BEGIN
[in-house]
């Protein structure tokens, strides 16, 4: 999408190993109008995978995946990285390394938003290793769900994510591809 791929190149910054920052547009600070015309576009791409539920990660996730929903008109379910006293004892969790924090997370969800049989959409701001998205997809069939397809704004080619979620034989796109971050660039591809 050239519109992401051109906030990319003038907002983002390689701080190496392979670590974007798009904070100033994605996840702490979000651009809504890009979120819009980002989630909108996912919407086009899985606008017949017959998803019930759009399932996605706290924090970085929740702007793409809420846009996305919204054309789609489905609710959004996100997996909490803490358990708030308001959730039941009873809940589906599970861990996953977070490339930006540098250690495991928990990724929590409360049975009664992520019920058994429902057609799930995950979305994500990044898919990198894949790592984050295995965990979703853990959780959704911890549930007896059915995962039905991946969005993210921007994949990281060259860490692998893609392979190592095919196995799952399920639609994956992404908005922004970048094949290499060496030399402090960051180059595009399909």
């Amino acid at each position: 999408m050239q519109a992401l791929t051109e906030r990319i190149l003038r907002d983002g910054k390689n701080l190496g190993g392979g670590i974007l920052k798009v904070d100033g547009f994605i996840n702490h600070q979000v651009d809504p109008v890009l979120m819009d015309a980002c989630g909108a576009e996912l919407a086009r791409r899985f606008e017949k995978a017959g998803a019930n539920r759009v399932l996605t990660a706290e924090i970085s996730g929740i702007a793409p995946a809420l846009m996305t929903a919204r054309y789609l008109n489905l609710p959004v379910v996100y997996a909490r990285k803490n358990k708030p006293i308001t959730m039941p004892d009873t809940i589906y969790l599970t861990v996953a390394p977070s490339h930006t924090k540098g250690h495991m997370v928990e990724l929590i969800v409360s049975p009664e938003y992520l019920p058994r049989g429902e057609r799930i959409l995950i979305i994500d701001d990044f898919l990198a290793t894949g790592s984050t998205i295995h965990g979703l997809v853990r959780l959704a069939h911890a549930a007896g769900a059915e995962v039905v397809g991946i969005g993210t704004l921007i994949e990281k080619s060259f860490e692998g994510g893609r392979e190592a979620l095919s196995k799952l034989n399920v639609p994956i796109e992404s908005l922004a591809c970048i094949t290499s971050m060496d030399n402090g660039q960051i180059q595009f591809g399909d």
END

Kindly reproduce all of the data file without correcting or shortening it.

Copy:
[in-house]
């Protein structure tokens, strides 16, 4: 999408190993109008995978995946990285390394938003290793769900994510591809 791929190149910054920052547009600070015309576009791409539920990660996730929903008109379910006293004892969790924090997370969800049989959409701001998205997809069939397809704004080619979620034989796109971050660039591809 050239519109992401051109906030990319003038907002983002390689701080190496392979670590974007798009904070100033994605996840702490979000651009809504890009979120819009980002989630909108996912919407086009899985606008017949017959998803019930759009399932996605706290924090970085929740702007793409809420846009996305919204054309789609489905609710959004996100997996909490803490358990708030308001959730039941009873809940589906599970861990996953977070490339930006540098250690495991928990990724929590409360049975009664992520019920058994429902057609799930995950979305994500990044898919990198894949790592984050295995965990979703853990959780959704911890549930007896059915995962039905991946969005993210921007994949990281060259860490692998893609392979190592095919196995799952399920639609994956992404908005922004970048094949290499060496030399402090960051180059595009399909």
């Amino acid at each position: 999408m050239q519109a992401l791929t051109e906030r990319i190149l003038r907002d983002g910054k390689n701080l190496g190993g392979g670590i974007l920052k798009v904070d100033g547009f994605i996840n702490h600070q979000v651009d809504p109008v890009l979120m819009d015309a980002c989630g909108a576009e996912l919407a086009r791409r899985f606008e017949k995978a017959g998803a019930n539920r759009v399932l996605t990660a706290e924090i970085s996730g929740i702007a793409p995946a809420l846009m996305t929903a919204r054309y789609l008109n489905l609710p959004v379910v996100y997996a909490r990285k803490n358990k708030p006293i308001t959730m039941p004892d009873t809940i589906y969790l599970t861990v996953a390394p977070s490339h930006t924090k540098g250690h495991m997370v928990e990724l929590i969800v409360s049975p009664e938003y992520l019920p058994r049989g429902e057609r799930i959409l995950i979305i994500d701001d990044f898919l990198a290793t894949g790592s984050t998205i295995h965990g979703l997809v853990r959780l959704a069939h911890a549930a007896g769900a059915e995962v039905v397809g991946i969005g993210t704004l921007i994949e990281k080619s060259f860490e692998g994510g893609r392979e190592a979620l095919s196995k799952l034989n399920v639609p994956i796109e992404s908005l922004a591809c970048i094949t290499s971050m060496d030399n402090g660039q960051i180059q595009f591809g399909d």